According to the U.K.’s Michael Gove, the University Technical Colleges program is a failure.
The former education secretary made the statement after the seventh UTC closed in Oldham were none of the attending students have gotten a grade C or better in their GCSE.
Previously, the UTC had been among Mr Gove’s priority policies. They had been launched seven years ago as part of the free school project in the United Kingdom
UTC had been intended as a way for students to combine academic studies with other classes such as science and engineering. These colleges are sponsored by local employers or universities which makes them free schools in the UK.
Yet, after spending of hundreds of millions of pounds in tax money on these colleges, it seemed that the policy has not worked according to Mr Gove as stated in The Times.
It quickly crystallised that OTC is became a harbour for underperforming students in strong contrast to they are initial purpose.
He was quoted as saying that “there comes a point when the evidence has accumulated and the verdict is clear and even the most optimistic of us has to acknowledge that Godot won’t arrive, the base metal won’t turn into gold and the emperor really is in the altogether.”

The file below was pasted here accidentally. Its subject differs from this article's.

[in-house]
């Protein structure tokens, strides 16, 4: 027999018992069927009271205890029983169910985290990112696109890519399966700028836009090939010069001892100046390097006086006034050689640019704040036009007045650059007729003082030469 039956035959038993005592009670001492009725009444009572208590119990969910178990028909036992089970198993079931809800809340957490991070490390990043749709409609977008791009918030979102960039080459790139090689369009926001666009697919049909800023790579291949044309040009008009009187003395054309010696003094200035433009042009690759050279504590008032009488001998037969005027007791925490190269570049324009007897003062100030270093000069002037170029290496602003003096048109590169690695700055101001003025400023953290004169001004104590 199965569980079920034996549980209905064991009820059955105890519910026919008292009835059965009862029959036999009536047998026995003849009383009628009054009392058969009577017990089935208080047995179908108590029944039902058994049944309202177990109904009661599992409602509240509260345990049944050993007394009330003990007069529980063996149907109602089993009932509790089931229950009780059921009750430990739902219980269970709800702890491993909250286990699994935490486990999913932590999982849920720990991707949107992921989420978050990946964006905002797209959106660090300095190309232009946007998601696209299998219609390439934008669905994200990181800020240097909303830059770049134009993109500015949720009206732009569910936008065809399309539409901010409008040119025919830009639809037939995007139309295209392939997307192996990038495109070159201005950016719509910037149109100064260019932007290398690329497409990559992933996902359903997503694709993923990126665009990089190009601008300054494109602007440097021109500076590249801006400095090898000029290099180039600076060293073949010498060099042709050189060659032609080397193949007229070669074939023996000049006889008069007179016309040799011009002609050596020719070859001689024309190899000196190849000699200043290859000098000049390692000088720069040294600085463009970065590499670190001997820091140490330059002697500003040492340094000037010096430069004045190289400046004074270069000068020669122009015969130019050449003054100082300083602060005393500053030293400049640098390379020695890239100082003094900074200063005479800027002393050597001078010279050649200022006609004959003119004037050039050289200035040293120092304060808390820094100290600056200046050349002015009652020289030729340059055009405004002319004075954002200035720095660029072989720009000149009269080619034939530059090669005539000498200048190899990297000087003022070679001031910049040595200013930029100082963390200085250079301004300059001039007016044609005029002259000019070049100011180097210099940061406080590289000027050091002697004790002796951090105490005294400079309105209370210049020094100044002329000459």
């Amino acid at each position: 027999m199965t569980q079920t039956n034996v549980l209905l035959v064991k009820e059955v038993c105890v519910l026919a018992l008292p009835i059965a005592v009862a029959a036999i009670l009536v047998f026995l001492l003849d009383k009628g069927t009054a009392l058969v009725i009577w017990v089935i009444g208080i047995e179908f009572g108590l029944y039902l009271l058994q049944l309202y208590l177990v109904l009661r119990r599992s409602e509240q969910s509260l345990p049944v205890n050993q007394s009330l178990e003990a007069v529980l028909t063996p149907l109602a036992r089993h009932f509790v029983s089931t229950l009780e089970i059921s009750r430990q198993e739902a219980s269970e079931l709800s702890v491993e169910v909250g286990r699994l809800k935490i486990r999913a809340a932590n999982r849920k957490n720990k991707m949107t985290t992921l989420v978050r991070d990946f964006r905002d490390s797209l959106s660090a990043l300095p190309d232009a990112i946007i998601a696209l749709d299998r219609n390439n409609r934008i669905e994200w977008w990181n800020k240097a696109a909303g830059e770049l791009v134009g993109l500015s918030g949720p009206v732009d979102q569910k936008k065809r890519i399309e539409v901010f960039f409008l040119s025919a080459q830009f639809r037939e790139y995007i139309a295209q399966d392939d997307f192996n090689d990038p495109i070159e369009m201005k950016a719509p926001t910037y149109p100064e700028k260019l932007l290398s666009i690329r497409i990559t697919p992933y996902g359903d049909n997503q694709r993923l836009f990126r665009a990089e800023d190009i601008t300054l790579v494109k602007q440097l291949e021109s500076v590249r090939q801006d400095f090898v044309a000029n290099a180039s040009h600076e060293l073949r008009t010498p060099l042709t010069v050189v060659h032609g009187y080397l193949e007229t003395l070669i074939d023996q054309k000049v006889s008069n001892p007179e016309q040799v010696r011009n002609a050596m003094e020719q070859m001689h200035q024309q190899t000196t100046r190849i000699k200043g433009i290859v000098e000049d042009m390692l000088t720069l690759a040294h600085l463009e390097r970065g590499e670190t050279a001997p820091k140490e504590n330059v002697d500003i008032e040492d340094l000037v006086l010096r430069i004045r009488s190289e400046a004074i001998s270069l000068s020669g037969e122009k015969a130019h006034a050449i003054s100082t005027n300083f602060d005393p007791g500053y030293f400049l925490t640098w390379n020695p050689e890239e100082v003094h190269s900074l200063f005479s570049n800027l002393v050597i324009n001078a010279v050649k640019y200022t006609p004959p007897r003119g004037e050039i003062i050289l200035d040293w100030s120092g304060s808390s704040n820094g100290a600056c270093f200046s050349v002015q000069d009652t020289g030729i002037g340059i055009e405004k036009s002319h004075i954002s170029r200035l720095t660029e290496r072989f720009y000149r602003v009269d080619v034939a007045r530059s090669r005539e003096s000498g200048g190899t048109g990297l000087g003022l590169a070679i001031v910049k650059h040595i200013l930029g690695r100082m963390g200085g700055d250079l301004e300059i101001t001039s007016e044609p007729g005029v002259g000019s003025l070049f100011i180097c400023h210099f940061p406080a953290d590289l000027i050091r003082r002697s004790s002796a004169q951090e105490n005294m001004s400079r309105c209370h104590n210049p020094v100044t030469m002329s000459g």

Likewise he mentioned what he deems a “lack of academic rigour” in these colleges , one of the reasons for their failure which other schools siphoning off under-performing students to UTCs to improve their own league table results.
The programme had always been criticised for it forcing students to specialise in certain fields to early. Mr Gove said that there is evidence that “the longer students follow a demanding academic curriculum the more highly they perform in every area and the more options they enjoy when it comes to work or study in the future.”
He’s blaming the poor performance of these technical colleges in UK on of middle-class politicians, stating that those “have long regarded technical education as something for other people’s children,” and have, according to him, “avoided researching the efficacy of such an education”.
Since the launch of the UTC project in the United Kingdom back in 2010, more than 40 tech colleges had been established with more than 7000 students. As of today, more than 20% of these schools had been closed again.
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